elcapitanloco
    This article deals with rock and everything heavier.
    Really?!?! Both part one and part two have dealt with...only metal. I would suggest either putting the word "metal" somewhere in the title, or give examples from some non-metal bands.
    poontastic
    not bad but did get slightly too complex for me, i dont know if thats a comment on me or the article
    redwing_suck
    your generalizations are only true for today's music. and the bit about G'n'R was way off base. music doesnt have formulas...
    Snipe
    I think this is a very good article. Good guidelines for a new band, or a new songwriter. Im hoping for a third.
    Ivy
    travislausch: Man... I hate all these people preaching the "rules" f songwriting. If I wanted to write a song that had absolutely no structure as far as parts are concerned, was in 7/16 time, and had 5 guitar solos crammed into 4 and a half minutes, I'd write it. Whether people like it or not is up to them. And there is still musical validity to thinking "outside of the box", to use a cliche. Now... I say this coming from a band who's original music can switch from Nickelback-style hard rock to Dream Theater-style progressive fury in seconds. As far as riffs and songwriting goes, just write the kind of music you want to write. If you want to write a song with no chorus at all and no repeated parts... do it! These rule preacher's aren't going to stop us! [POSTED: 08 April 2005 - 13:42]|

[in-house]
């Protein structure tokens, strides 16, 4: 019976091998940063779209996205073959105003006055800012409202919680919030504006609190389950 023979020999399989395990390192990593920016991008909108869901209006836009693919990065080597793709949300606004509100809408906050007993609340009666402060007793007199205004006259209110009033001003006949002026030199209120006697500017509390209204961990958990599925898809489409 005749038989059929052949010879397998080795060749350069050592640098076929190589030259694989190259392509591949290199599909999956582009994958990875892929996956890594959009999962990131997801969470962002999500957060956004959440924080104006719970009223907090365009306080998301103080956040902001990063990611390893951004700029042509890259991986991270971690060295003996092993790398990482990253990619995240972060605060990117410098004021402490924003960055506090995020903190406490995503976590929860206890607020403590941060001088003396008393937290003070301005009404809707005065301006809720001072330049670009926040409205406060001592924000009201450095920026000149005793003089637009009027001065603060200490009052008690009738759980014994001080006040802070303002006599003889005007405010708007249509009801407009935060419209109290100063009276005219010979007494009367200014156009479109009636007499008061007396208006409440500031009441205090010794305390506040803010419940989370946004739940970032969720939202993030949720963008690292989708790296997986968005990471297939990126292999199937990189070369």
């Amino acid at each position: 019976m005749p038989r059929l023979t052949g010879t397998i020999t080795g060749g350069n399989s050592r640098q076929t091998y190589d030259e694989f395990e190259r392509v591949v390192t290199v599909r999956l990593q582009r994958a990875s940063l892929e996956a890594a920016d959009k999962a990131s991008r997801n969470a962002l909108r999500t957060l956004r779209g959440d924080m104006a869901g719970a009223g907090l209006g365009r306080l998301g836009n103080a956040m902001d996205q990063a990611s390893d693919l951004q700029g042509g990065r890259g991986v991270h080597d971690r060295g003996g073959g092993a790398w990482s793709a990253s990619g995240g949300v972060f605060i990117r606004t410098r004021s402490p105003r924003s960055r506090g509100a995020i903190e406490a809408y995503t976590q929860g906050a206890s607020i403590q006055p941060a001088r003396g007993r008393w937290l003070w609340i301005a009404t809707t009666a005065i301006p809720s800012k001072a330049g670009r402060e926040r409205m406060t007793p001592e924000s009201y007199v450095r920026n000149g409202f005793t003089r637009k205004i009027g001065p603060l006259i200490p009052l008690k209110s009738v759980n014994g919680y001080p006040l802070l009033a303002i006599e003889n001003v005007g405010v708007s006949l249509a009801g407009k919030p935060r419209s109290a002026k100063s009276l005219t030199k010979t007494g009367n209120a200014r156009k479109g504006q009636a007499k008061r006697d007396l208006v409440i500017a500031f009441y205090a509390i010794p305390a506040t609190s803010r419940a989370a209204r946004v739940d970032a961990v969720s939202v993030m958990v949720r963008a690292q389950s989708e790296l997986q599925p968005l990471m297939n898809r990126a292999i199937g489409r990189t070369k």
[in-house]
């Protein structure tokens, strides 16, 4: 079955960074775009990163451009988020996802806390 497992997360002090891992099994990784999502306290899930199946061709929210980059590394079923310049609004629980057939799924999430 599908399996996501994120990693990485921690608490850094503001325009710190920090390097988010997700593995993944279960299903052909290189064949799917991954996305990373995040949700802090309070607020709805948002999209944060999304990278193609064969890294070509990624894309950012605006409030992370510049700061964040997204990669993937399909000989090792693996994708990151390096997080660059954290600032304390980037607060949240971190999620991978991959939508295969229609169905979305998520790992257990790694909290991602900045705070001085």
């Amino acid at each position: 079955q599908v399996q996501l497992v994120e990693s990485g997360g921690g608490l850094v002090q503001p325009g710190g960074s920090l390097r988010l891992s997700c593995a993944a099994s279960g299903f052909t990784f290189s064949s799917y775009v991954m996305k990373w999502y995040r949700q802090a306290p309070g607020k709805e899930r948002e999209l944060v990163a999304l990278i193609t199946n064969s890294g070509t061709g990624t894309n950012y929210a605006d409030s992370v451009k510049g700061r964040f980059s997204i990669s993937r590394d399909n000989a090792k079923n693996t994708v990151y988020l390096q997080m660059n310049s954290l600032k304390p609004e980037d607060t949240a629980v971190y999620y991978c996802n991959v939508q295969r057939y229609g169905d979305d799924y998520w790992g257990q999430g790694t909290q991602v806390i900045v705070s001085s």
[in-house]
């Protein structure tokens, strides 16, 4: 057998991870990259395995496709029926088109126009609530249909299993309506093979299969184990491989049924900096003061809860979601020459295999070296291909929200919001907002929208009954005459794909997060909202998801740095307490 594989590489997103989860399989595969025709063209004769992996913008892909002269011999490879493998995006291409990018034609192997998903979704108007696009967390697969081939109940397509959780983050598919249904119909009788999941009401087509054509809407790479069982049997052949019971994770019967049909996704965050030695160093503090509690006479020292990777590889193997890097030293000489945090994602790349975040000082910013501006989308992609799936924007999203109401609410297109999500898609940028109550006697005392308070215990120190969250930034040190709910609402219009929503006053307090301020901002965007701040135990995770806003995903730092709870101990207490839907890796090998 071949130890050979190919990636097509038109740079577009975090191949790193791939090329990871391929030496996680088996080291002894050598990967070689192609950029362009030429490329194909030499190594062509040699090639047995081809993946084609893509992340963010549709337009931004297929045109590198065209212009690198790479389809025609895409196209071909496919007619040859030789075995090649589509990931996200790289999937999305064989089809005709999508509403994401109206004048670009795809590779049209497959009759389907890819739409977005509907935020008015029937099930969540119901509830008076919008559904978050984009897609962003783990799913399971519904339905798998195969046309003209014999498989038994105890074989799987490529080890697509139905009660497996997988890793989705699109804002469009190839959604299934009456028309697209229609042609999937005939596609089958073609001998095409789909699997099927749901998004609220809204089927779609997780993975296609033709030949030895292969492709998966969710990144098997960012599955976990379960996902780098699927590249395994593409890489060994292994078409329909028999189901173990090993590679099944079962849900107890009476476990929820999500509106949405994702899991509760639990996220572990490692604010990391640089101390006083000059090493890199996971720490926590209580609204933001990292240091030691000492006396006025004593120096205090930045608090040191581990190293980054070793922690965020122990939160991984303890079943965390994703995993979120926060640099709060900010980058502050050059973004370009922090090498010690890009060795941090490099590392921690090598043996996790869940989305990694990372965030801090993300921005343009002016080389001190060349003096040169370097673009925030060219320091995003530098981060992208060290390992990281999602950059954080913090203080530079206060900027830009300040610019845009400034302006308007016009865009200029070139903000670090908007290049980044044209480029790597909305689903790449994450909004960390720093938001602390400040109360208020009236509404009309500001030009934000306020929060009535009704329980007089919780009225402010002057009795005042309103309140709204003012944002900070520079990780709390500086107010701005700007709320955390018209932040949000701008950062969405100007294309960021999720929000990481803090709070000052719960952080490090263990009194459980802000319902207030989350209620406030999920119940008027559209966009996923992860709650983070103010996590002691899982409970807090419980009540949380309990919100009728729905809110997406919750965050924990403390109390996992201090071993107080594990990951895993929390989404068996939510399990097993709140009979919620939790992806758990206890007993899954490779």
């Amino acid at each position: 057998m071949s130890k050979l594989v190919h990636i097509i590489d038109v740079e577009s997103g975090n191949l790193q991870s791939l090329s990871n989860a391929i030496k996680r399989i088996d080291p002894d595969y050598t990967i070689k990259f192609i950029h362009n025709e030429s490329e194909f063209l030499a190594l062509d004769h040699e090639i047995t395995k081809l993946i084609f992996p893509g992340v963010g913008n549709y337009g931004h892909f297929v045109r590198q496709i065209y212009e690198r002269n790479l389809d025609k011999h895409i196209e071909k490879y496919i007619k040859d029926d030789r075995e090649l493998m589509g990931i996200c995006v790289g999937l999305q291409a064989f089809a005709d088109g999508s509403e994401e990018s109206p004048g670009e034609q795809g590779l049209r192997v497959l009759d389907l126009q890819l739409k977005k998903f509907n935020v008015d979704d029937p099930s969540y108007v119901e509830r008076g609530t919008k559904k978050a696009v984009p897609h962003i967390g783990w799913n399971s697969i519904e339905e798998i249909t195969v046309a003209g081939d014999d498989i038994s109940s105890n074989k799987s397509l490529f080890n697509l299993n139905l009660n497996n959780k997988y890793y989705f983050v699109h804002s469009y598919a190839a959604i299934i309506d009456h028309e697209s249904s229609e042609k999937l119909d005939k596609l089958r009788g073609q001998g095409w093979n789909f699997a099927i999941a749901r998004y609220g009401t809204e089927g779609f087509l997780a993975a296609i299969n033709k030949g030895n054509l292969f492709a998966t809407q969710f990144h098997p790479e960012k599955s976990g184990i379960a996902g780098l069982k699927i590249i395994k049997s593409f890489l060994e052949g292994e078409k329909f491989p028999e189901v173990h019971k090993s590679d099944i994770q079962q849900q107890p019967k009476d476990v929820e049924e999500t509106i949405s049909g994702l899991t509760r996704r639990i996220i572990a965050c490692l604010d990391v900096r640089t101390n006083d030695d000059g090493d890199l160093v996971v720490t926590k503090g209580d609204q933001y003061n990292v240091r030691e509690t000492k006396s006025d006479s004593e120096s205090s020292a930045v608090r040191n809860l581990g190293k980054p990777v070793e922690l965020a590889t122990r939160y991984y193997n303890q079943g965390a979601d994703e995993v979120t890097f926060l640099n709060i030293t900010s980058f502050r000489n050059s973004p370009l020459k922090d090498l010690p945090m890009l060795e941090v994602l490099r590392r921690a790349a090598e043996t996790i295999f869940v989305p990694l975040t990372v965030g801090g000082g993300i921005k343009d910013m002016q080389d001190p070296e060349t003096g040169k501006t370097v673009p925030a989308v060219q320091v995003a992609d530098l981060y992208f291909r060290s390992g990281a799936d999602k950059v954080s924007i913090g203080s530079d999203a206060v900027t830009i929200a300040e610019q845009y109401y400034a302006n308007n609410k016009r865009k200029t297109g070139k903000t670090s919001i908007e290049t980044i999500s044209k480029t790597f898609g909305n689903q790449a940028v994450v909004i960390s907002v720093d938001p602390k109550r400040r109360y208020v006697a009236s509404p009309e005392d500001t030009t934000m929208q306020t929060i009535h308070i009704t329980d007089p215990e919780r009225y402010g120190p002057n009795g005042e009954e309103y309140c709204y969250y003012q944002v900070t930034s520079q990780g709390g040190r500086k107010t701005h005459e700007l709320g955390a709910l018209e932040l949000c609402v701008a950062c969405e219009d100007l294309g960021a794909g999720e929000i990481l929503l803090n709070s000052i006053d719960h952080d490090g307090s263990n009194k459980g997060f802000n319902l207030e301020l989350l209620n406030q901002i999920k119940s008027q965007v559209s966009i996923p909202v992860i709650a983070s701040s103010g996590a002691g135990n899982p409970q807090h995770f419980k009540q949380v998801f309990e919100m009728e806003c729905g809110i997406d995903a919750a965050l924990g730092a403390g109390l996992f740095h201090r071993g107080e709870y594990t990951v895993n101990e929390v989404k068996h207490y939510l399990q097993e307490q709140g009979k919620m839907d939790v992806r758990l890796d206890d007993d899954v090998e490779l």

i absolutely agree!!! these type of articles and 'advices' kinda teach you to rip off by sain' : "here's a good riff/song! and here's how to make one just like it!" which is absolutelly bollocks! forget the rules and what other people tell you to do. just do as you feel! i feel like writing 12 minute a song about a sock with no riffs and a lot of repetitions. it might suck ass....but at least it's original.
    kirk_tremonti
    i am just an amateur but i feel that one cannot impose a style of song composing to anybody else. i mean saying that something must be should here and something else must be done like this. the composer should bring out his own idea of a song... ppl respect that. For eg My Last Serenade by killswitch has only 2*2 verses and a chorus.. no solos.. short song but it sounds amazing. By the way nothing was mentioned abt the change of the tone of a song in between old metal bands do that a lot. like 'one' by metallica - slower beginnnig becomes heavier as the song progresses. can anyone give tips on that. and also the change of scale in the middle of a song. song
    travislausch
    Man... I hate all these people preaching the "rules" f songwriting. If I wanted to write a song that had absolutely no structure as far as parts are concerned, was in 7/16 time, and had 5 guitar solos crammed into 4 and a half minutes, I'd write it. Whether people like it or not is up to them. And there is still musical validity to thinking "outside of the box", to use a cliche. Now... I say this coming from a band who's original music can switch from Nickelback-style hard rock to Dream Theater-style progressive fury in seconds. As far as riffs and songwriting goes, just write the kind of music you want to write. If you want to write a song with no chorus at all and no repeated parts... do it! These rule preacher's aren't going to stop us!
    KENZI